JOHN W. ANDERSON                                  

The Osawatomie Graphic, Thursday, Nov. 18, 1920, Pg. 1

Died:  Nov. 14, 1920

 

OLD SETTLER DEAD.

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Uncle Jake Anderson Passes Away

Sunday Morning, November 14.

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  John W. Anderson, Adjutant of Osawatomie Post 322, G. A. R., Department of Kansas, answered the last roll call on the morning of November 14th to a higher officer than any before whom he had ever been called.  He had been a well known and well loved civil character in Miami county and especially in Osawatomie, where he lived and died.

  Everyone knew Uncle Jake, and everyone suffers a sharp pang at the thought of the loss of such a grand old friend.  He was a friend indeed to everyone with whom he became acquainted, and his enemies were and are non-existent.  He believed in the Golden Rule being lived up to the letter, and if anyone ever tried to do what was right, Uncle Jake not only tried but did.

  He was a member of the G. A. R. a member of the Soldiers and Sailors Historical and Benevolent Society and a member of a number of fraternal societies.

  J. W. Anderson came to Kansas in 1859 with his parents.  He was the oldest son of Henry Anderson and Leavina Anderson and was born in Johnson county, Missouri, March 3, 1849.  He was 71 years, 8 months and 11 days old at the time of his death.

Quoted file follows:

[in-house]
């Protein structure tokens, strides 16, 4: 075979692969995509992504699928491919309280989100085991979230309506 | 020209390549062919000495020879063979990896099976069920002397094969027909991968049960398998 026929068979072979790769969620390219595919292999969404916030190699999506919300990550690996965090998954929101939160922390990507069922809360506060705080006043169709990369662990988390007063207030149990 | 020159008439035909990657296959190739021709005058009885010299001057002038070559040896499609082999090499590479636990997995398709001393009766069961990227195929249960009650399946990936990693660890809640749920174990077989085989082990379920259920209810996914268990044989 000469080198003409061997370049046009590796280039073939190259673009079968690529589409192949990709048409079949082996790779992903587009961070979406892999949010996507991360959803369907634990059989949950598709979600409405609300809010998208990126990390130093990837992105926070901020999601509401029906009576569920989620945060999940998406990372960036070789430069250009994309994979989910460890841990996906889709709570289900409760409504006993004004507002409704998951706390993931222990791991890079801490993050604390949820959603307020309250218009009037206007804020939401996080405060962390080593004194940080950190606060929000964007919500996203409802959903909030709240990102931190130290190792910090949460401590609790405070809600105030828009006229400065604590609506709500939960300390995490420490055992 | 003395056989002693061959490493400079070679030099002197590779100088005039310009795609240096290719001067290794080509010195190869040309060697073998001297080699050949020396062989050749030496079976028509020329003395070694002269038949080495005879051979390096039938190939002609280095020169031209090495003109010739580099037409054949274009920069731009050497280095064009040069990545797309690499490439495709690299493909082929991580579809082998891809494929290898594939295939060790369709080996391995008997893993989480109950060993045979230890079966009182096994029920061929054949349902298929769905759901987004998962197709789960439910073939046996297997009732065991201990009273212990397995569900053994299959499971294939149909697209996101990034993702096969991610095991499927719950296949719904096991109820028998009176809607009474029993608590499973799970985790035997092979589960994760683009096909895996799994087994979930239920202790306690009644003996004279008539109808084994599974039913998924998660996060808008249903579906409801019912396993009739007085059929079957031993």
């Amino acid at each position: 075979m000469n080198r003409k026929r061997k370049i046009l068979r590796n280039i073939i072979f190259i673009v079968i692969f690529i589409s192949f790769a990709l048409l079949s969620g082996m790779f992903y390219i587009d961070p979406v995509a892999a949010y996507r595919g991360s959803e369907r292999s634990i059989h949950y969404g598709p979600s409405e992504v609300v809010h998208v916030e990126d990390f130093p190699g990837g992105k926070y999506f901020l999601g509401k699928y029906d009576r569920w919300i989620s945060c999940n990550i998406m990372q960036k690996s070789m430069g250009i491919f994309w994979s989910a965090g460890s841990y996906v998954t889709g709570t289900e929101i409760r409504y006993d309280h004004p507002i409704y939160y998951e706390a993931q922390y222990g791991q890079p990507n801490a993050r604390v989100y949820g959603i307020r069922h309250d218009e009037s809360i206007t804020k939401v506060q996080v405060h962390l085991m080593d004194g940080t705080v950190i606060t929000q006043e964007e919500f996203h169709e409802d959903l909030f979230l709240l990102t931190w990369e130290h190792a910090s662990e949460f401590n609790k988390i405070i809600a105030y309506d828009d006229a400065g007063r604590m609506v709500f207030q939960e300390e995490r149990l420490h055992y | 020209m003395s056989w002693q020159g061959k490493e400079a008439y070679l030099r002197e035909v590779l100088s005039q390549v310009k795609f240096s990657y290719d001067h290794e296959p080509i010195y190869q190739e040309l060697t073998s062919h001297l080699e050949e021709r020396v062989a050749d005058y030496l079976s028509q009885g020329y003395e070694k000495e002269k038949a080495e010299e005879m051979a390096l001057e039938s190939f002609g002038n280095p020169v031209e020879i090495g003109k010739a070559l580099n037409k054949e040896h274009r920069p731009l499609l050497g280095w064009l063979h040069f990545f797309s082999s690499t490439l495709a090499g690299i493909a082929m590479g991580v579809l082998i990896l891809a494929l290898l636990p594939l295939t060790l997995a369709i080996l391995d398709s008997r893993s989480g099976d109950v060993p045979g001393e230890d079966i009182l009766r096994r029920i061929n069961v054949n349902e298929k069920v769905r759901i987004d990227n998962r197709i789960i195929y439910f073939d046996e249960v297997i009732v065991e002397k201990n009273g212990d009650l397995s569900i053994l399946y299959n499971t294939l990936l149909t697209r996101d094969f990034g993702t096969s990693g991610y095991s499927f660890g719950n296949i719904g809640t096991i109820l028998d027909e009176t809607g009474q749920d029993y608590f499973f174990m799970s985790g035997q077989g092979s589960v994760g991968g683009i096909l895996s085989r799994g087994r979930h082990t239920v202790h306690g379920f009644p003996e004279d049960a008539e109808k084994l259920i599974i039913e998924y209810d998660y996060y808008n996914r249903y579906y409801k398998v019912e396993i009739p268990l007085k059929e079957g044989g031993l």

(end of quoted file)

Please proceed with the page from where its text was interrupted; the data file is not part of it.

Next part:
His parents brought him to Kansas through hardships unknown and unthought of now a days, having battled across the burning and scorching plains or over the frozen ground in the face of frigid wind in a lynch-pin wagon drawn by oxen, taking their chances with the Indians and the elements, they finally settled near Indianapolis, 3 miles west of Osawatomie.

  In the 20th day of February, 1873 Uncle Jake married Marietta Brace at Chatsworth, Illinois and brought his wife back to Kansas on the 24th day of November, 1874, where they lived until her death which occurred on the 11th day of December, 1917.

  His military record shows that he enlisted from Miami county, Kansas, the 13th day of November, 1864, to serve two years during the war and was mustered into the United States service at Leavenworth, Kansas, as a private in Capt. John Hallís company G, 16th Regiment.  He received an honorable discharge at Leavenworth on the 6th of December, 1865, by reason of the close of the war.

  The remains were laid to rest at 2:00 p. m., Tuesday afternoon by the Masonic lodge and the funeral was held at the M. E. church with Rev. Rogers officiating.